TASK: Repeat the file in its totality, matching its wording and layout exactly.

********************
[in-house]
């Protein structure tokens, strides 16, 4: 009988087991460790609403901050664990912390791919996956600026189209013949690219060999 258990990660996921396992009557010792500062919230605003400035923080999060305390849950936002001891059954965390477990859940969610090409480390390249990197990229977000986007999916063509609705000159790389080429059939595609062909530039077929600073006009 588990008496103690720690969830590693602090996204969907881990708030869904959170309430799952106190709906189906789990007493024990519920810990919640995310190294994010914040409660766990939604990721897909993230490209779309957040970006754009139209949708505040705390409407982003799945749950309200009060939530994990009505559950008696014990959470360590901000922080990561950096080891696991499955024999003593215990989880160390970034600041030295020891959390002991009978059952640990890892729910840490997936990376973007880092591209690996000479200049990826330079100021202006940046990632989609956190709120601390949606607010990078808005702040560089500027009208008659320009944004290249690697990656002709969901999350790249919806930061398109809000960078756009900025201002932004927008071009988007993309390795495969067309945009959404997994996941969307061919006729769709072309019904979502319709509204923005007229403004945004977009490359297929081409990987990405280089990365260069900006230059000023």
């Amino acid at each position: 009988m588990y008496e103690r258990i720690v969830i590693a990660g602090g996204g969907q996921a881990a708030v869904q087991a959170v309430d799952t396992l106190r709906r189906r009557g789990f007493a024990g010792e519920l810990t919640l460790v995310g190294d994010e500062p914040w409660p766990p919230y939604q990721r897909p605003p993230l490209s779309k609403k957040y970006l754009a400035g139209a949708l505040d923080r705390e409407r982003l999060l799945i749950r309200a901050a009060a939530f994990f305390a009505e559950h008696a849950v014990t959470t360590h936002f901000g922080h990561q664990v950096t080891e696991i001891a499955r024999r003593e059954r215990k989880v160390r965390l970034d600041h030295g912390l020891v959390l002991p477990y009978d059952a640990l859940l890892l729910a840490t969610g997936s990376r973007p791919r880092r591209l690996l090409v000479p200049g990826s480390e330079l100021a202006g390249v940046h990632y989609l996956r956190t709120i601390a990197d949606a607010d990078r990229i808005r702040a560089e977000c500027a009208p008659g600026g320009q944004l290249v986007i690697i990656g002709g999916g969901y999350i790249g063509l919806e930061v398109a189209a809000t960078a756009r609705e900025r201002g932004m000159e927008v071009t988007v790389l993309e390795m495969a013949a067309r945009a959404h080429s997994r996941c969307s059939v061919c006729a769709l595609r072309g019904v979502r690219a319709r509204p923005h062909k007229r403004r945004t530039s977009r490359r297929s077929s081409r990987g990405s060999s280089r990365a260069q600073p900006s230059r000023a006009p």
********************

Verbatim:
[in-house]
């Protein structure tokens, strides 16, 4: 009988087991460790609403901050664990912390791919996956600026189209013949690219060999 258990990660996921396992009557010792500062919230605003400035923080999060305390849950936002001891059954965390477990859940969610090409480390390249990197990229977000986007999916063509609705000159790389080429059939595609062909530039077929600073006009 588990008496103690720690969830590693602090996204969907881990708030869904959170309430799952106190709906189906789990007493024990519920810990919640995310190294994010914040409660766990939604990721897909993230490209779309957040970006754009139209949708505040705390409407982003799945749950309200009060939530994990009505559950008696014990959470360590901000922080990561950096080891696991499955024999003593215990989880160390970034600041030295020891959390002991009978059952640990890892729910840490997936990376973007880092591209690996000479200049990826330079100021202006940046990632989609956190709120601390949606607010990078808005702040560089500027009208008659320009944004290249690697990656002709969901999350790249919806930061398109809000960078756009900025201002932004927008071009988007993309390795495969067309945009959404997994996941969307061919006729769709072309019904979502319709509204923005007229403004945004977009490359297929081409990987990405280089990365260069900006230059000023």
């Amino acid at each position: 009988m588990y008496e103690r258990i720690v969830i590693a990660g602090g996204g969907q996921a881990a708030v869904q087991a959170v309430d799952t396992l106190r709906r189906r009557g789990f007493a024990g010792e519920l810990t919640l460790v995310g190294d994010e500062p914040w409660p766990p919230y939604q990721r897909p605003p993230l490209s779309k609403k957040y970006l754009a400035g139209a949708l505040d923080r705390e409407r982003l999060l799945i749950r309200a901050a009060a939530f994990f305390a009505e559950h008696a849950v014990t959470t360590h936002f901000g922080h990561q664990v950096t080891e696991i001891a499955r024999r003593e059954r215990k989880v160390r965390l970034d600041h030295g912390l020891v959390l002991p477990y009978d059952a640990l859940l890892l729910a840490t969610g997936s990376r973007p791919r880092r591209l690996l090409v000479p200049g990826s480390e330079l100021a202006g390249v940046h990632y989609l996956r956190t709120i601390a990197d949606a607010d990078r990229i808005r702040a560089e977000c500027a009208p008659g600026g320009q944004l290249v986007i690697i990656g002709g999916g969901y999350i790249g063509l919806e930061v398109a189209a809000t960078a756009r609705e900025r201002g932004m000159e927008v071009t988007v790389l993309e390795m495969a013949a067309r945009a959404h080429s997994r996941c969307s059939v061919c006729a769709l595609r072309g019904v979502r690219a319709r509204p923005h062909k007229r403004r945004t530039s977009r490359r297929s077929s081409r990987g990405s060999s280089r990365a260069q600073p900006s230059r000023a006009p």